Kenneth Ronald Mitchell, one of Saskatchewan’s best-known writers and playwrights, was born in Moose Jaw on December 13, 1940. He attended the Ryerson Polytechnical Institute and is a graduate of the University of Saskatchewan, Regina Campus (precursor to the University of Regina). During his university years, Mitchell wrote for the Regina Leader-Post and served as editor of the university newspaper, The Carillon.
The prairies and their people make up a continual topic of Mitchell’s work. His first novel, Wandering Rafferty (1972), was set in Regina’s beer parlour circuit. Successive novels and plays have told stories of foreign spies, confidence men, Tommy Douglas, and Norman Bethune. Mitchell’s first stage play, Heroes, was first presented in England in 1972. Since then, it has been produced over fifty times in Canada, the United States, Europe, New Zealand, and Turkey. In total, Mitchell’s body of work includes over twenty books and a score of stage plays. He has written for television and film, and his poems, stories and articles have been published in a variety of anthologies and collections.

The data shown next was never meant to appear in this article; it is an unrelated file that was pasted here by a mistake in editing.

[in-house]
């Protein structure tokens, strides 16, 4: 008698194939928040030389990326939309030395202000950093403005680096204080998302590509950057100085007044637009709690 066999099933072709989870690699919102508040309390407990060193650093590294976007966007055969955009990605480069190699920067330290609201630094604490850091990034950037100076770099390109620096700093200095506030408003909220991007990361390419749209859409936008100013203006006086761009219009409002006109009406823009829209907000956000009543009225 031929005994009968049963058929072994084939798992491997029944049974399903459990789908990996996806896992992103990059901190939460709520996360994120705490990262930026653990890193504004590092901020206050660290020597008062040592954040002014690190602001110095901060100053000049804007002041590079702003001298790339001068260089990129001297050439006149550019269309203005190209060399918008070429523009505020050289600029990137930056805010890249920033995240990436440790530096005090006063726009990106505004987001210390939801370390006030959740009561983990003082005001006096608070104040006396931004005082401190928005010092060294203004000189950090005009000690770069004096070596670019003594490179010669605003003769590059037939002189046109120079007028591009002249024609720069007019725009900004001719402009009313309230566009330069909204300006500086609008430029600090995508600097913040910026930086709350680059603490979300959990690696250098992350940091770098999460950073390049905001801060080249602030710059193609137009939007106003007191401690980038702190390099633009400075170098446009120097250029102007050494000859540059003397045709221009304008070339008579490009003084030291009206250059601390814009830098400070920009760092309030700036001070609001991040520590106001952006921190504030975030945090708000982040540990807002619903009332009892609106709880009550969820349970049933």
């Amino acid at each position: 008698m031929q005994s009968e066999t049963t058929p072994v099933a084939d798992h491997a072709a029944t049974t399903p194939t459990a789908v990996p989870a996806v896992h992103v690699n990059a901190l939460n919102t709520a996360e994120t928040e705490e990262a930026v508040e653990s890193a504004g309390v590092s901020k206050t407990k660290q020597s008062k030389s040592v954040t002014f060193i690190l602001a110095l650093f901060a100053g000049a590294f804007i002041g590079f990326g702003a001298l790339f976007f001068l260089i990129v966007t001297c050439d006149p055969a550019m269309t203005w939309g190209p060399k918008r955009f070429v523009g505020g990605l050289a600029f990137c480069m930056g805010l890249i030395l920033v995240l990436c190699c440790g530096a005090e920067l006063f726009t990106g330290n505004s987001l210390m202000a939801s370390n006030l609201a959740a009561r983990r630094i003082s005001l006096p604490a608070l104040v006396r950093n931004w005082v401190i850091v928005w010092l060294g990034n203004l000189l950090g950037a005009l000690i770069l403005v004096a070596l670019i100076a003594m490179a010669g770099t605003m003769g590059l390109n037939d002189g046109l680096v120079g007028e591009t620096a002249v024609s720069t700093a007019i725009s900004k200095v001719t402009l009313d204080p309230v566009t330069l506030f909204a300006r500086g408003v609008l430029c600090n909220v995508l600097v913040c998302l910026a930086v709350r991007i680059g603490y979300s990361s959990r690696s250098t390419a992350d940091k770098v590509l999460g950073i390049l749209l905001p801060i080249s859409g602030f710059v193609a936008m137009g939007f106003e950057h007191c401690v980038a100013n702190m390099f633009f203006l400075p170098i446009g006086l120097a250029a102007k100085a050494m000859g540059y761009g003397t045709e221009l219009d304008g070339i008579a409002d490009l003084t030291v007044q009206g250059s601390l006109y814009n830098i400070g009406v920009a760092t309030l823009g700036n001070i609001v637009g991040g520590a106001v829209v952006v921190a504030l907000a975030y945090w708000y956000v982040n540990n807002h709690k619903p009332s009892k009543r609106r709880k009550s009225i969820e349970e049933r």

For one of his better known works, Cruel Tears (1975), Mitchell took inspiration from William Shakespeare, writing a script based on Othello. This was set to music, creating a Canadian opera using contemporary country and western music. It became one of the first plays from the prairies to receive critical praise on the national level. His work in film includes The Hounds of Notre Dame (1981); the screenplay for this story of a small hockey town was nominated for a Genie award.
Mitchell has taught English at the University of Regina since 1967. He has held numerous visiting professorships in Canada, the United Kingdom, and China. From 1970 to 1975, he was director of creative writing at the Saskatchewan Summer School of the Arts.
Mitchell has played an active role on the Canadian literary scene. In 1969, he helped establish the Saskatchewan Writers’ Guild and served as its first chairman. He was the founding editor of the prairie literary magazine, Grain, and helped establish the Saskatchewan Playwrights Centre in 1982. In recognition of his work in the literary arts, Mitchell was appointed a member of the Order of Canada in 1999 and received the Saskatchewan Order of Merit in 2001.